Valor, integrity, fealty and sense of obligations are all characteristics that a true hero would possess. The heroic ideal seen in literature represents a certain culture and serves its culture a purpose at a time of crisis or importance. They often stand apart from their people and grief their inability to connect with them. Beowulf, Sir Gawain, and Macbeth are all heroic figures created by amazing authors who have impacted our English literature. While they all achieve similar characteristics in heroism they also demonstrate differences.
Shakespeare often uses dramatic irony in order to let the audience know something that the character doesn’t. Othello’s character is the epitome of dramatic irony. The novel frequently returns to situations in which the characters use irony, an example being the many times that Othello puts his trust in Iago. Iago is two-faced due to his jealousy of Michael Cassio, who gets the role of Othello’s lieutenant, rather than Iago, who is stuck being the ancient. It was also mentioned later that not only Iago hates Othello due to jealousy, but also because “...it is thought abroad that ‘twixt my sheets/’Has done my office.”
The traditional and Shakespearean tragedies place specific roles on its players. The tragic heroic and often titular character plays the role as the proverbial “good guy” while his or her opponent is often presented as the exact opposite in their appearance, actions, and motives. To wit, the inverted persona of the protagonist,the antagonist, carries out the role best simplified as “the bad guy.” These distinctive character archetypes are fulfilled in their classic formula in many classical and modern works, especially in regards to fables and children’s tales where the lines separating good and evil are clearly drawn. However, there are times when the moral center of a character is not so clear cut.
Their lack of control and and their lack of obedience for rules brings them to savagery and loss of innocence, leading to the tragic deaths of a few of their own. William Golding uses symbolism, similes, and repetition to brilliantly and powerfully illustrate loss of civilization and innocence in the novel. Using these literary devices, Golding makes the read much more descriptive and meaningful. The novel really shows the darkness deep inside every man, and under the right conditions, this darkness can arise, resulting in a loss of innocence and civilization. Golding’s uses of symbolism, similes, and repetition help convey that theme even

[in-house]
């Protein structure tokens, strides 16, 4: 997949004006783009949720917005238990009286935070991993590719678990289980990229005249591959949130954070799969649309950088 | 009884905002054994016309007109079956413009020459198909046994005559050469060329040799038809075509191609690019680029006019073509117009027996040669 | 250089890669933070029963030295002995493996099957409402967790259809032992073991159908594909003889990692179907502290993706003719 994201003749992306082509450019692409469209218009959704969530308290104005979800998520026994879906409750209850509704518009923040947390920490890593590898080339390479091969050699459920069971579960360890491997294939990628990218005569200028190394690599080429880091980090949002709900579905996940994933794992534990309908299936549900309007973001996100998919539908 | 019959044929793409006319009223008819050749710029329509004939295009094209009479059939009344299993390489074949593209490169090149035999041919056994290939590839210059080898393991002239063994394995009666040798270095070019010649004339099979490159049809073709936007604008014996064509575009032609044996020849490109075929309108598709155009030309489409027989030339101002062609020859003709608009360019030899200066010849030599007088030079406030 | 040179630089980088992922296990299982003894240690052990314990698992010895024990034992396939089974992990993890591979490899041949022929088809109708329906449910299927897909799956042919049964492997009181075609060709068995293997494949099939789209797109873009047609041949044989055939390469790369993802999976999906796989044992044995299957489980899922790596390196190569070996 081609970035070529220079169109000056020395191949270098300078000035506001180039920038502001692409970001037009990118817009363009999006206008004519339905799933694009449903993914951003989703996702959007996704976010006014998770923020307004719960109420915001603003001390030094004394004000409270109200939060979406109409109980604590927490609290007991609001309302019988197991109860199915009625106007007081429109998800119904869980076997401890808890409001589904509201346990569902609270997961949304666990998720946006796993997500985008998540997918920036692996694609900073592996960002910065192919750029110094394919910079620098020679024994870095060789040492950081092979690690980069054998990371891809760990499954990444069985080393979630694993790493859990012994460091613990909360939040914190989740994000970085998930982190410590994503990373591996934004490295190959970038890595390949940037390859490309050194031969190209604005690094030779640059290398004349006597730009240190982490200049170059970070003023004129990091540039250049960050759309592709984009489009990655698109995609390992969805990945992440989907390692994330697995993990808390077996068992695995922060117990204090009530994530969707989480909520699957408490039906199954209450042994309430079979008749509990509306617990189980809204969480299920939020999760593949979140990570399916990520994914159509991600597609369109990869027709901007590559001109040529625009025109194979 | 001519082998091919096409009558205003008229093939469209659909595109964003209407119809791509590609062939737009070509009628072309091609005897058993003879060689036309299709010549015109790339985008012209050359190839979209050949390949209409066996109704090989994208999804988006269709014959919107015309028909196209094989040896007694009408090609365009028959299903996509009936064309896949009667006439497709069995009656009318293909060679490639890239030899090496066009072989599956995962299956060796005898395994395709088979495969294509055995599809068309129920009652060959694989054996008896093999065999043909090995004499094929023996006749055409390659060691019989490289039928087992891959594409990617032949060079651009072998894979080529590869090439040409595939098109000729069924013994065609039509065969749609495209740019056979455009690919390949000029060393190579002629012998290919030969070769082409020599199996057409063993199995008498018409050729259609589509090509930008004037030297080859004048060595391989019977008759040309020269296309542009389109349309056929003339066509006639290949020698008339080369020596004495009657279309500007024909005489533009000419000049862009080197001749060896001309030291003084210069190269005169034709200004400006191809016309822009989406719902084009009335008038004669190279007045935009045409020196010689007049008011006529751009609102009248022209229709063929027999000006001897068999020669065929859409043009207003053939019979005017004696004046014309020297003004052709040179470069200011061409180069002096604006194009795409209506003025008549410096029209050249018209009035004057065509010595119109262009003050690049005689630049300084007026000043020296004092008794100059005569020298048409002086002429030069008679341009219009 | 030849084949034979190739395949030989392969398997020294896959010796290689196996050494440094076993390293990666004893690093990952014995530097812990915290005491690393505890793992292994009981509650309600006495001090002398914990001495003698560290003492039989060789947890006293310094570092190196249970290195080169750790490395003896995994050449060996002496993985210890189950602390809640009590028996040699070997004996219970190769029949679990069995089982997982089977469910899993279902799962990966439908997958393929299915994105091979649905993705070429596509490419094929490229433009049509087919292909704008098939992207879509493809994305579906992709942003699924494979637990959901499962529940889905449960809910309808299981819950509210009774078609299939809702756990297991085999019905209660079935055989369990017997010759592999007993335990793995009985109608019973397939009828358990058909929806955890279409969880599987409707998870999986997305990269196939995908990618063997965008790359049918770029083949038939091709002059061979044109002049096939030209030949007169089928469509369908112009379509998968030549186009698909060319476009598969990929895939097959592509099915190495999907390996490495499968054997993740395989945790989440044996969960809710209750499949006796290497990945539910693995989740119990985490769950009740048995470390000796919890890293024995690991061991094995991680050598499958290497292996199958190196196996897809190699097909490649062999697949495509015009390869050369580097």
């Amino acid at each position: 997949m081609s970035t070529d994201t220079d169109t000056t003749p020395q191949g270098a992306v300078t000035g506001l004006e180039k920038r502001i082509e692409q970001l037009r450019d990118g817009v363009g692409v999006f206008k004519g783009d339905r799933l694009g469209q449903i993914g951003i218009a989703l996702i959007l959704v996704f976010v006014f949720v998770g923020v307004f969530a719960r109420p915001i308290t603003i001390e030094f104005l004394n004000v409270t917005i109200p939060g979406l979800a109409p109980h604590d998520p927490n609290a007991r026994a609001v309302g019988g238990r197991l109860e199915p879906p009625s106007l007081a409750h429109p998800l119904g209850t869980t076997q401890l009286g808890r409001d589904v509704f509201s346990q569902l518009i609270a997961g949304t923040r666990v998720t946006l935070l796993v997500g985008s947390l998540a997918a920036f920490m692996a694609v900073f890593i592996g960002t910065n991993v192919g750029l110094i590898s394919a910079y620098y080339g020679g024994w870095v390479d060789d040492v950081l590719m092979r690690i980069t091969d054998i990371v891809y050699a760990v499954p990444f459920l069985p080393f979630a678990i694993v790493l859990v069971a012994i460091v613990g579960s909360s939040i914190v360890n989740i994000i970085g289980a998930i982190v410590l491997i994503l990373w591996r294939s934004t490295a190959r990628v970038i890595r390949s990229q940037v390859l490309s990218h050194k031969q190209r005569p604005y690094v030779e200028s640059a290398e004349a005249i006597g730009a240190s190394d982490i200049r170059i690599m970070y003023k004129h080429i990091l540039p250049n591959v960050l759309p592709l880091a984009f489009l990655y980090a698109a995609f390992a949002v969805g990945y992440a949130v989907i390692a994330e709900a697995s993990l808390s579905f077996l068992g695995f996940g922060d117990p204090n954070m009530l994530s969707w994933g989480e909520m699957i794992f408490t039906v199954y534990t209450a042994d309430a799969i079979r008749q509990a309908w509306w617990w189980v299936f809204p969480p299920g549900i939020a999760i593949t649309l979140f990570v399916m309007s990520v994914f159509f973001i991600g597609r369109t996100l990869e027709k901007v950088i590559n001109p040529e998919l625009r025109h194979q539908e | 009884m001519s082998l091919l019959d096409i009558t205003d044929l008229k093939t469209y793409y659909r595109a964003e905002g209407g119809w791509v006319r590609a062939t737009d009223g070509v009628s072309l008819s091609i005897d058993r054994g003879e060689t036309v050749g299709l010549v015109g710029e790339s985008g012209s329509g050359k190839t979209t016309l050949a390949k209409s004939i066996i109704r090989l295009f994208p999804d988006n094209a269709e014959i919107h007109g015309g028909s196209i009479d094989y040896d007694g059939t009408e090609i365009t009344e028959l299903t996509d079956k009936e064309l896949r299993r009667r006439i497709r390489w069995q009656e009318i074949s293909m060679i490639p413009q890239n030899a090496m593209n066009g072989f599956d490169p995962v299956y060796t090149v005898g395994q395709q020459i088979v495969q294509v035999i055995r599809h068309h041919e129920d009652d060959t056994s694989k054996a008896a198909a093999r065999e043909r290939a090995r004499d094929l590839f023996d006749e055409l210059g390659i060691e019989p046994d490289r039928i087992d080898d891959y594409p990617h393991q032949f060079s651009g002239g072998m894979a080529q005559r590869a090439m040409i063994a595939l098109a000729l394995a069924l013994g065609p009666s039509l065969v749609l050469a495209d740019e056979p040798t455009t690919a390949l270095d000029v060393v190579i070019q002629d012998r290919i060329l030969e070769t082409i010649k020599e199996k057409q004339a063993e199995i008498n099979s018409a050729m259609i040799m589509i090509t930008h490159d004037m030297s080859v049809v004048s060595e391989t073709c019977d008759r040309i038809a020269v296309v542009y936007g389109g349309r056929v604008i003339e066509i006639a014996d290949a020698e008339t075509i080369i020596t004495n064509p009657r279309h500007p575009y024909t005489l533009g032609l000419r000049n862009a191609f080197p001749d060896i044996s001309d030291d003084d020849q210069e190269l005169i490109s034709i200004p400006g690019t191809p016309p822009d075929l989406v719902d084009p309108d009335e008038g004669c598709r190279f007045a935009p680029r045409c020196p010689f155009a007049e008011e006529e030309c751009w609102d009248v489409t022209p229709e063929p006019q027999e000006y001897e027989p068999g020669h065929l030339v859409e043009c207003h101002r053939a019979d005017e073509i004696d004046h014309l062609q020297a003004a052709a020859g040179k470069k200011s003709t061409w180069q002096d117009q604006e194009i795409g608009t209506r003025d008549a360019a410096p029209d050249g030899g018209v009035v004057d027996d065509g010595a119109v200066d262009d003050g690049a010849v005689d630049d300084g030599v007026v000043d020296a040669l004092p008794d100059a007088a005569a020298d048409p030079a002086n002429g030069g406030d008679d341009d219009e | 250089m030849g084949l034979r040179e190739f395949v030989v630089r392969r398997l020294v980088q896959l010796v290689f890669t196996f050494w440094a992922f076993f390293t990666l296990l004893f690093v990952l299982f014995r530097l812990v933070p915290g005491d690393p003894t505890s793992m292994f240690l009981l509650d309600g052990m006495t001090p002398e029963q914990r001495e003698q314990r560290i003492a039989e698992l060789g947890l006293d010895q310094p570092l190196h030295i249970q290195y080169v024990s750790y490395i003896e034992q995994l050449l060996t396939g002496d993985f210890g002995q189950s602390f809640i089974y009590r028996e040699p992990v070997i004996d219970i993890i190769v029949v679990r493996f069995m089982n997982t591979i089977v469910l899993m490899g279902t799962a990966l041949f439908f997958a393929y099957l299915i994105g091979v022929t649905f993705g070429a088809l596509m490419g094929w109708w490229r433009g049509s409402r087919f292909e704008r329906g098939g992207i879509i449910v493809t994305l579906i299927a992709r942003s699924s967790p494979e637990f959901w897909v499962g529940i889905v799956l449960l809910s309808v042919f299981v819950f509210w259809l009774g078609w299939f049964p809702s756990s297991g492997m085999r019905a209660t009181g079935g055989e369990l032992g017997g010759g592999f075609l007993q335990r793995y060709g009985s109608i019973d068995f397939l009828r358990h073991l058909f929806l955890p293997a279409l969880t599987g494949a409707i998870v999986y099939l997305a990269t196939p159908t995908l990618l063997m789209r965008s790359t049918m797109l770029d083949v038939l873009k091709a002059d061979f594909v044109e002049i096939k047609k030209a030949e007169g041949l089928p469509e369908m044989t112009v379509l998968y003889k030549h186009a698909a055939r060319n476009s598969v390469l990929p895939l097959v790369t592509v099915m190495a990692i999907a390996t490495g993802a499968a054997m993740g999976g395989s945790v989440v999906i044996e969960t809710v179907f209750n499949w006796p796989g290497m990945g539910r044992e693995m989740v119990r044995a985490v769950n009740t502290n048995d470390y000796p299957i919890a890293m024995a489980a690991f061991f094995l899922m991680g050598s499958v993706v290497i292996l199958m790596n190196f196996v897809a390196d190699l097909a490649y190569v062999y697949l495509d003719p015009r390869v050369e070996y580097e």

Throughout many books and movies, there always is a certain character who appears to have the qualities of a tragic hero. A tragic hero is a literary character who makes a bad judgment call that eventually leads to his or her own destruction. Both Macbeth in the play Macbeth, and Severus Snape from the movie “Harry potter and the deathly hallows: part two”, appear to have the characteristics of a tragic hero. Although Macbeth and Severus Snape both demonstrate that they are flawed and noble, it is clear that Snape is a better example of a tragic hero because Snape’s motifs are more honorable; and the audience feels pity and fear for Snape as opposed to Macbeth.